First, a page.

Skip to Content
ublogo print

University at Buffalo Libraries

George Kelley Paperback & Pulp Fiction Collection

Meet Me at the Morgue

cover image By: MacDonald, John Ross (pseudonym of Kenneth Millar) (male)
Publisher: Pocket Books, Inc. (1020)
Place of Publication: New York, NY
Catalog #: Kelley Box 333: PS3525 .I486 M43 1954
Contributor: K. Majewski


Era: 1950s Author as on Cover: John Ross MacDonald Geographic Locale: Los Angeles, Palmdale, Pacific Point and adjacent desert area, California Date of Publication: 1954  |  Original Date: 1953 Setting: urban and inner city Motives: kidnapping Alternate Title: Experience With Evil

Plot Summary

Howard Cross, head of the Los Angeles probation department, sees little Jamie Johnson at nine o'clock in the morning with Fred Miner, a man on probation under his watch. A ransom letter is delivered to Jamie's parents at nine-thirty. Fred and Jamie have disappeared. Could Fred, who is considered by all to be dependable, kind, and fatherly toward Jamie, have snapped? Cross discovers extortion, murder and love as he scours the L.A. underground in search of Jamie and the truth about Miner.

Major Characters

Howard Cross "Howie," adult male, 37 years old, six feet tall, 180 pounds, light on his feet, head of probation department

Amy Miner adult female, middle-aged, "under a cheap, print house-dress, her body was long and angular," straight brown hair with strands of gray, high cheekbones, knuckles red and cracked from housework, housewife

Ann Devon adult female, 24 years old, "a mouse blonde with a recent degree in psychology and large untapped reserves of girlish fervor," blue eyes, "makes a pleasant silhouette," assistant probation officer

Fred Miner adult male, "a heavily built man in his thirties, very broad in the shoulders. He has a stiff back. It was broken in the war. He wears old khaki uniforms most of the time. He has rather a large head with heavy features, big jaw and a thick nose, sandy hair cut short, gray eyes. Deep bass voice. Midwestern accent. Fred likes to use Navy slang. Driver.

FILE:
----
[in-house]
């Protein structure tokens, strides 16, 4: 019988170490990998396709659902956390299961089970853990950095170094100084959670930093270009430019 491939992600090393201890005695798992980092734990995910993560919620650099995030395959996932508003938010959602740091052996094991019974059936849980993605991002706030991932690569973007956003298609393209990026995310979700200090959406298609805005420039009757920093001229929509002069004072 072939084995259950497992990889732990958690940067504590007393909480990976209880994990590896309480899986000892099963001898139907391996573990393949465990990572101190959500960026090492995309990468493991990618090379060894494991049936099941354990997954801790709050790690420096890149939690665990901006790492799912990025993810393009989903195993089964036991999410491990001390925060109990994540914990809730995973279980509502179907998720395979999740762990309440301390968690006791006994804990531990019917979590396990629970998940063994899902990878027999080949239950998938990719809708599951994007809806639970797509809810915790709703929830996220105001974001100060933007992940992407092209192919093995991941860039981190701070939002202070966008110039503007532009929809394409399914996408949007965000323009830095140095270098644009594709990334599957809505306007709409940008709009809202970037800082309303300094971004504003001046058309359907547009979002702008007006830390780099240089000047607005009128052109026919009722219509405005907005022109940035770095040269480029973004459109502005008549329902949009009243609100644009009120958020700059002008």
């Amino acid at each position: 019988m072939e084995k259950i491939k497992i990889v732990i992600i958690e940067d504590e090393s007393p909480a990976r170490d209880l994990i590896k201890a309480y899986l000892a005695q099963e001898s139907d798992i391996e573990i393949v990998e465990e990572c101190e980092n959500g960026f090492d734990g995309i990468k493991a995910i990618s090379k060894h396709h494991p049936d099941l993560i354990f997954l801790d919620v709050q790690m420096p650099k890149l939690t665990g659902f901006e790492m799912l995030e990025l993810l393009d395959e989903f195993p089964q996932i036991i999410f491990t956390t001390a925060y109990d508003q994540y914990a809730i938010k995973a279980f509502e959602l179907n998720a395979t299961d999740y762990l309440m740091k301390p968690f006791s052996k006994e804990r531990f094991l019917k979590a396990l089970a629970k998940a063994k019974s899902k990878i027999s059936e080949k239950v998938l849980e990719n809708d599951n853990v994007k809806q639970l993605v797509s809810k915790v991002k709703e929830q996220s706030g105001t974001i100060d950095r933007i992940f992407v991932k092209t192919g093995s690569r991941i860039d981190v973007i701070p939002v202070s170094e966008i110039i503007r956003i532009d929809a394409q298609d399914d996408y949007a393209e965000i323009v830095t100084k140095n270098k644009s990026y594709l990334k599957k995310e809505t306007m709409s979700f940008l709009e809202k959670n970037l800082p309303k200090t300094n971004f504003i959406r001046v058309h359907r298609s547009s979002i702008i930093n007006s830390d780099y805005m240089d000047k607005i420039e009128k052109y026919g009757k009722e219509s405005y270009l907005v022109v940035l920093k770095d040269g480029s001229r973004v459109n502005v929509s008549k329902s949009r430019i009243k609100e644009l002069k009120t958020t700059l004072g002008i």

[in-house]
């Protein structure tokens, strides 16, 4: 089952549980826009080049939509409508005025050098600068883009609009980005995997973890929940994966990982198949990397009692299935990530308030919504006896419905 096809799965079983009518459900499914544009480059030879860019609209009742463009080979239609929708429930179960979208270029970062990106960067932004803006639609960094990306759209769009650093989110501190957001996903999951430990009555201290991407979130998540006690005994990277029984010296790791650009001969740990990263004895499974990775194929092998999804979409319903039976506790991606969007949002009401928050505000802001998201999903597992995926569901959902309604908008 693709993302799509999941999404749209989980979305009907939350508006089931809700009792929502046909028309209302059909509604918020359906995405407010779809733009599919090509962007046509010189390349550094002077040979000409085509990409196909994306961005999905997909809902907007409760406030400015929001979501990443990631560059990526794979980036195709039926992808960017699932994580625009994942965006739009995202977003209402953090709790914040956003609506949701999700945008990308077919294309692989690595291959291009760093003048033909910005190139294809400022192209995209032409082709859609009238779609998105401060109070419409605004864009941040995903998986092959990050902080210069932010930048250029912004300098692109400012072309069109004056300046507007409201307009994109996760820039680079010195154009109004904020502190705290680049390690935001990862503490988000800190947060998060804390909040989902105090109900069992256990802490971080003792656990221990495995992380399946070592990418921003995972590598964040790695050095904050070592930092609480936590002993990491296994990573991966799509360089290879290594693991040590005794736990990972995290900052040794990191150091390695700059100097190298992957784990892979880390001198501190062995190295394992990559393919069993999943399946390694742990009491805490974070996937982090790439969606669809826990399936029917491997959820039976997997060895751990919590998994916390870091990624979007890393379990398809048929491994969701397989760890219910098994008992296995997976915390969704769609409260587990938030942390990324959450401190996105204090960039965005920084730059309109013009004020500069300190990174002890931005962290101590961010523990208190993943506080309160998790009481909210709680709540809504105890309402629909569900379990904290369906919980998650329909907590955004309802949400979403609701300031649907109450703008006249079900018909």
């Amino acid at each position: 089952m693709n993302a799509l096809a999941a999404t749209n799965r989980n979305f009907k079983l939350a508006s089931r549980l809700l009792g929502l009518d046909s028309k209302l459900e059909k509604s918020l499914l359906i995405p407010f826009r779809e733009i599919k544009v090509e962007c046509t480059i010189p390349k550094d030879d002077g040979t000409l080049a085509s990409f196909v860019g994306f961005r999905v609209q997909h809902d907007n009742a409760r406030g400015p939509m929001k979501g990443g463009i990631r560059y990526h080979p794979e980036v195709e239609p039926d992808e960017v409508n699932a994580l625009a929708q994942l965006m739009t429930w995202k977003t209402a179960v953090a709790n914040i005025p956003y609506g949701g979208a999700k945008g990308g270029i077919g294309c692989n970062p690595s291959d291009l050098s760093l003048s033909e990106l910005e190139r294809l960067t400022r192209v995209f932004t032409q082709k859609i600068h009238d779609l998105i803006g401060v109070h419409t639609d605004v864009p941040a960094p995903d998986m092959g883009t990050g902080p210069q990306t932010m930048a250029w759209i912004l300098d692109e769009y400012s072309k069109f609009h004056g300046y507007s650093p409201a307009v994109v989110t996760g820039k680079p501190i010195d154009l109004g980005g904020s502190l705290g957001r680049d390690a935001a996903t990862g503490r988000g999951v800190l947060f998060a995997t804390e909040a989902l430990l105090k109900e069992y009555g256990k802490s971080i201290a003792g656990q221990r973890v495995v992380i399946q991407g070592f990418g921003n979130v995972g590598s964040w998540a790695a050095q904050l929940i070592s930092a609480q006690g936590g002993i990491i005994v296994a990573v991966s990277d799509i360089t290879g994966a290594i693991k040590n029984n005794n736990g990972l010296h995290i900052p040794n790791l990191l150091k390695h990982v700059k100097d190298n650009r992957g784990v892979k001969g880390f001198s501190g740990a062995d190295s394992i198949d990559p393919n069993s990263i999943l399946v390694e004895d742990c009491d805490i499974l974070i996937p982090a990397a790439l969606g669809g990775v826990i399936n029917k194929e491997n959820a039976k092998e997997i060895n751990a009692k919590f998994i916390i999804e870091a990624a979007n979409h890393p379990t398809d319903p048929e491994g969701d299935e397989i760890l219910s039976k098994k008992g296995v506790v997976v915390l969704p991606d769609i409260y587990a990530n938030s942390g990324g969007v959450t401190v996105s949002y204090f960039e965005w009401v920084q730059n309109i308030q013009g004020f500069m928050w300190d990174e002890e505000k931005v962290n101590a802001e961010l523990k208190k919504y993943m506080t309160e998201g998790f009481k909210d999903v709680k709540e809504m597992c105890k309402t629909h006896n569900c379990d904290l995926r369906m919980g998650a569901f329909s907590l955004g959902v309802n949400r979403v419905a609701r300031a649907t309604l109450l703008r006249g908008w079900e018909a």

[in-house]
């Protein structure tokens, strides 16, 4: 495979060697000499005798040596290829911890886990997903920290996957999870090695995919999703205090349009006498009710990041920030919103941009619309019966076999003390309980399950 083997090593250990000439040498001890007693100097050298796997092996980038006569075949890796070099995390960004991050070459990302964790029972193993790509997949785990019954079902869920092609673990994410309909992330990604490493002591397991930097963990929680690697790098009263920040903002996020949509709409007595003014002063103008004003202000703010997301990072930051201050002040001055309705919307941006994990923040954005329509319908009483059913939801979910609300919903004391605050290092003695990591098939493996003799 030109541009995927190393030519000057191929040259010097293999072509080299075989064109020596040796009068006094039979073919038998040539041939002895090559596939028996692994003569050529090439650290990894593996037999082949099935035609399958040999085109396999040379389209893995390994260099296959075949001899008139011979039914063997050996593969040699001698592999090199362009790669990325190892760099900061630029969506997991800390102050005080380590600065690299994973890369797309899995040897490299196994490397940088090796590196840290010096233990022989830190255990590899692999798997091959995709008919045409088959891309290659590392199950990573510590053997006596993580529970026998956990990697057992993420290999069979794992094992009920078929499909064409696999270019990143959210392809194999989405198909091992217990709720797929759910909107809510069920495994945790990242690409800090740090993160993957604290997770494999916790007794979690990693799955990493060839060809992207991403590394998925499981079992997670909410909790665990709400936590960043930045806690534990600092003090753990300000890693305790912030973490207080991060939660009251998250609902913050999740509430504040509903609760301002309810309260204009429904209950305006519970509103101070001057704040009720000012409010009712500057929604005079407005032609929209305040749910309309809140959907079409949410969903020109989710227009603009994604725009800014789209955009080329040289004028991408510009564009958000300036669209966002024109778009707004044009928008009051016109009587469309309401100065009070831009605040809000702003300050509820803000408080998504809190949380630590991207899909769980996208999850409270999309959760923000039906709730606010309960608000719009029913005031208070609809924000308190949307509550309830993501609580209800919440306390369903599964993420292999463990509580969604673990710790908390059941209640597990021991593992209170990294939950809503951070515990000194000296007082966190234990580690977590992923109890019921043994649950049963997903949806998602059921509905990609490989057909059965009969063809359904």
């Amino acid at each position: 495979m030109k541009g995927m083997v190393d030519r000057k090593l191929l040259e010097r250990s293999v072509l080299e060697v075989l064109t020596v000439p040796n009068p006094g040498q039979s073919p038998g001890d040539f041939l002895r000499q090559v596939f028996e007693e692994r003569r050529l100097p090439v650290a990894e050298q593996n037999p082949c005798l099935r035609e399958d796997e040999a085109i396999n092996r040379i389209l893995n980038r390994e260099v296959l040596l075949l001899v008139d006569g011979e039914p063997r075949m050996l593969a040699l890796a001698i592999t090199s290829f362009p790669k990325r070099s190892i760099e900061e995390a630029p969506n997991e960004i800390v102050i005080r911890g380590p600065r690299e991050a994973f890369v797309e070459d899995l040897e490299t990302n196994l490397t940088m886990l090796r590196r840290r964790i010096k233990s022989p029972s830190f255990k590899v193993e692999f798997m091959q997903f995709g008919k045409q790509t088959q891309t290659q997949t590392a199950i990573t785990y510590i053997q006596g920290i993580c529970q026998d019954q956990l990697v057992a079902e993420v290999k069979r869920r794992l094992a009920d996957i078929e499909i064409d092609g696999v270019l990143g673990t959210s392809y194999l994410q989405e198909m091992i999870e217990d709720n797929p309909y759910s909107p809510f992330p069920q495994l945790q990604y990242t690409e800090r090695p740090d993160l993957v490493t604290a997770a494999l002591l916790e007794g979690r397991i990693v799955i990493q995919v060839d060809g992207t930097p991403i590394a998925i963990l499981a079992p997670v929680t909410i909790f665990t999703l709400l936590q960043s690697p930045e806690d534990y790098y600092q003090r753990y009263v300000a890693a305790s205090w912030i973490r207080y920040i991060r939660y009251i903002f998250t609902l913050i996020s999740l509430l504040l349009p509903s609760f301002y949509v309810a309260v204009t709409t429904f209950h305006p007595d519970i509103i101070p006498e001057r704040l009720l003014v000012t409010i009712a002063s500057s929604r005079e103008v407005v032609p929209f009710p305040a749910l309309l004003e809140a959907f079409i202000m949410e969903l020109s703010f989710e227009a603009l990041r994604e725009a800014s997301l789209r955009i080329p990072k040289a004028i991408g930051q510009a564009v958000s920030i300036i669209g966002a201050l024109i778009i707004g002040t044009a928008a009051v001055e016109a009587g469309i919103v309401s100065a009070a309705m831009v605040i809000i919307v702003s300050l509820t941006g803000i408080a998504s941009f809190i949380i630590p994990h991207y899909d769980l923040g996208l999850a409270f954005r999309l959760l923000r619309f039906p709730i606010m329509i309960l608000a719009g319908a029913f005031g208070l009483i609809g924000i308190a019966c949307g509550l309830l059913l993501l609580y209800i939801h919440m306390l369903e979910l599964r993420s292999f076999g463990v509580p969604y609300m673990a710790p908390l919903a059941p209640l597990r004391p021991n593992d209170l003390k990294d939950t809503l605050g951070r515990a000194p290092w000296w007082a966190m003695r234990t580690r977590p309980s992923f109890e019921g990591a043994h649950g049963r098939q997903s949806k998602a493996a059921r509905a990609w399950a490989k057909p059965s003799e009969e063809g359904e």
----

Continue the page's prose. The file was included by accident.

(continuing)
Helen Johnson adult female, middle-aged, red hair, attractive, "fair bold brow," green eyes, lieutenant in the nursing corps, head of the orthopedic wards in the Navy Hospital in San Diego, retired for marriage to Abel Johnson

Larry Seifel adult male, 20s, "tall and young and broadshouldered in a double-breasted gabardine suit." "Except that his eyes were a shade too sharp and bright in his tanned face, his square crew-cut a shade too consciously youthful, Larry Seifel was a very presentable young man." Lawyer.

Abel Johnson adult male, elderly, sickly, quickly aging professional, real estate agent

Jamie Johnson child, male, 4 years old, red hair, precocious, son of Abel and Helen Johnson

Kerry Snow adult male, late 20s, five feet, nine inches tall, wavy blondish hair, "nice clean-cut features if it wasn't for the sneaky look," well-built, talks like a sailor, hula-girl tattoo on left forearm, Navy photographer, swindler

Arthur Lemp "Art," adult male, middle-aged, large, bald, wears a dark, reddish-brown toupee, has a slight limp, ex-cop

Molly Fawn adolescent female, late teens, dyed blonde hair, five feet, four inches tall, 125 pounds, purple eyes, light skin, aspiring actress

Sam Dressen adult male, middle-aged, tired-out but generally dependable, sheriff's identification officer


ice pick, gun

Level of Violence

stabbing implied once, shooting explicit once


no sexual activity is described, however two heterosexual relationships develop over the course of the novel.

Gender Roles

traditional gender roles are glorified in this novel. The women hold fairly traditional, care-giving roles. Work described includes nursing, secretarial work, and assistantships. Women are generally described in terms of their sexual attractiveness (or lack thereof). Men are the protectors, providers, or aggressors.


issues of race are not mentioned or implied; all characters are European-American.

Alcohol/Drug Abuse

an accidental death, which took place prior to the beginning of the novel, is blamed on alcohol abuse by the major suspect.

Law Enforcement

Cross, as head of the probation department, works with (and just ahead of) the local police in solving the crime.

Subject Headings

California - Los Angeles/ Kidnapping/ Murder

Psychological Elements

the main psychological theme is the transition from innocence to moral corruption. Jealousy, greed, and unrequited love are the criminals of the story.